Medical Breakthrough

World First: Cancer Patient receives 3D Printed Sternum

3d printed sternum

The world’s first ever implant surgery with a  3D printed sternum — made from Titanium —  was successfully performed in Spain.

3d printed sternumThere is a new standard emerging in medical prosthetics engineering, and it is 3D printing. In a world first, doctors at Salamanca University Hospital in Spain have rebuilt a large chunk of a patient’s chest wall by surgically implanting a 3D printed sternum and ribs.

The patient had lost a significant number of bones in his chest because of a chest wall sarcoma, a type of cancer. The intricate geometrical shapes in the area — and the need for strong, durable materials — ruled out the possibility of using traditional prosthetics. So the surgeons investigated the possibility of 3D printing a custom sternum and rib cage from titanium.

The doctors used high-resolution CT scans to develop a custom solution, including ribs for the prosthetic to be securely bolted on to the remaining bones. The CAD file was then given to Melbourne-based implant experts Anatomics, who customized the design to achieve a perfect fit for the patient.

3D Printed Sternum made with Electron Beam Melting technology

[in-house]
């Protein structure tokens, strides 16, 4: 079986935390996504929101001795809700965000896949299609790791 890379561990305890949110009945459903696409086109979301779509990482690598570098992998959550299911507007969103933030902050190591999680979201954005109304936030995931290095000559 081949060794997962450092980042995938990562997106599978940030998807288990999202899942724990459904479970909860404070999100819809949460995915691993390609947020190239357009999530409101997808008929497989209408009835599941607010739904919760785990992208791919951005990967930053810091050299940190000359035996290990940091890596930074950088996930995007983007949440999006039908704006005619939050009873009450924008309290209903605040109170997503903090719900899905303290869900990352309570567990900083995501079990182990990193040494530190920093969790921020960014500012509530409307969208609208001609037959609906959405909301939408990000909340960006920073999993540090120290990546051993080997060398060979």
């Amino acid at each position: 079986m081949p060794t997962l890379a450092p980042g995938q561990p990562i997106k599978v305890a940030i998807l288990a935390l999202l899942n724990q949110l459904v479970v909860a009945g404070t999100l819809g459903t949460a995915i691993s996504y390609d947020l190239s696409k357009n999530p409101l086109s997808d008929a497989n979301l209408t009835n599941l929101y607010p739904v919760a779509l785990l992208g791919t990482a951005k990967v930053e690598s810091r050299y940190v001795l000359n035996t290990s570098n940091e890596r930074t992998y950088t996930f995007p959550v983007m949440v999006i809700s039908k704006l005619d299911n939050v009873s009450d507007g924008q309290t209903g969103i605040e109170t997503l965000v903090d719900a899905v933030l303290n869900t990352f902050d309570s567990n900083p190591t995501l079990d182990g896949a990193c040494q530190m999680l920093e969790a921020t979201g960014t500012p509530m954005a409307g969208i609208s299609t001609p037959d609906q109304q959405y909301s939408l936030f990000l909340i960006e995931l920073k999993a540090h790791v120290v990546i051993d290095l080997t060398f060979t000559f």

The actual materialization of the 3D printed sternum and rib cage was undertaken by CSIRO, which is an Australian government scientific organization employing experts in all kinds of engineering. CSIRO used an Arcam Electron Beam Melting (EBM) metal printer to produce a very high quality print in their dedicated 3D printing lab.

The titanium prosthetic was couriered to Spain and the surgeons performed the implant surgery with great success. The patient was discharged from the Salamanca hospital only twelve days later, becoming the first person to ever receive an implant of this kind.

As high-quality and accurate 3D printers become more accessible for hospitals, doctors will acquire the ability to create highly customized solutions for their patients, offering medical services in levels that were never possible before. The patient with the 3D printed sternum is very likely going to be the first of many.